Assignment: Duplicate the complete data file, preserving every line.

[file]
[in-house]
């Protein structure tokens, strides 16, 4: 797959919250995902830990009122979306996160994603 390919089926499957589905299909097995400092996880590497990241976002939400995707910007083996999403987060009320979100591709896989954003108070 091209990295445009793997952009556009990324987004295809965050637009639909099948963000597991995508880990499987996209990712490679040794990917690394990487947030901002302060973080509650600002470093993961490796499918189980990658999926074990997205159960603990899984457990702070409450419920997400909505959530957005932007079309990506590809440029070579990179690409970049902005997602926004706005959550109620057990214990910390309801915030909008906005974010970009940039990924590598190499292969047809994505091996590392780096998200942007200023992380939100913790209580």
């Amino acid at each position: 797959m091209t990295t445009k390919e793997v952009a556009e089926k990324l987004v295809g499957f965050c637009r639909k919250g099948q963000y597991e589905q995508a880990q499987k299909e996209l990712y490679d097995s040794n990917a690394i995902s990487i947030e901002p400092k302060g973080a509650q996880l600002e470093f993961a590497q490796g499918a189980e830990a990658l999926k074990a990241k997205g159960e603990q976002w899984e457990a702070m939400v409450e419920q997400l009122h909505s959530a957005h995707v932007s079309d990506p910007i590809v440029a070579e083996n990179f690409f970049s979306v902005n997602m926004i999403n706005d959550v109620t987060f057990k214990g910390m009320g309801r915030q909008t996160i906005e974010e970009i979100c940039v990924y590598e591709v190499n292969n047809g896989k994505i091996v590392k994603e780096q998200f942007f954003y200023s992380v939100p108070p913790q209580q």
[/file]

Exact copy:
[in-house]
């Protein structure tokens, strides 16, 4: 797959919250995902830990009122979306996160994603 390919089926499957589905299909097995400092996880590497990241976002939400995707910007083996999403987060009320979100591709896989954003108070 091209990295445009793997952009556009990324987004295809965050637009639909099948963000597991995508880990499987996209990712490679040794990917690394990487947030901002302060973080509650600002470093993961490796499918189980990658999926074990997205159960603990899984457990702070409450419920997400909505959530957005932007079309990506590809440029070579990179690409970049902005997602926004706005959550109620057990214990910390309801915030909008906005974010970009940039990924590598190499292969047809994505091996590392780096998200942007200023992380939100913790209580």
């Amino acid at each position: 797959m091209t990295t445009k390919e793997v952009a556009e089926k990324l987004v295809g499957f965050c637009r639909k919250g099948q963000y597991e589905q995508a880990q499987k299909e996209l990712y490679d097995s040794n990917a690394i995902s990487i947030e901002p400092k302060g973080a509650q996880l600002e470093f993961a590497q490796g499918a189980e830990a990658l999926k074990a990241k997205g159960e603990q976002w899984e457990a702070m939400v409450e419920q997400l009122h909505s959530a957005h995707v932007s079309d990506p910007i590809v440029a070579e083996n990179f690409f970049s979306v902005n997602m926004i999403n706005d959550v109620t987060f057990k214990g910390m009320g309801r915030q909008t996160i906005e974010e970009i979100c940039v990924y590598e591709v190499n292969n047809g896989k994505i091996v590392k994603e780096q998200f942007f954003y200023s992380v939100p108070p913790q209580q």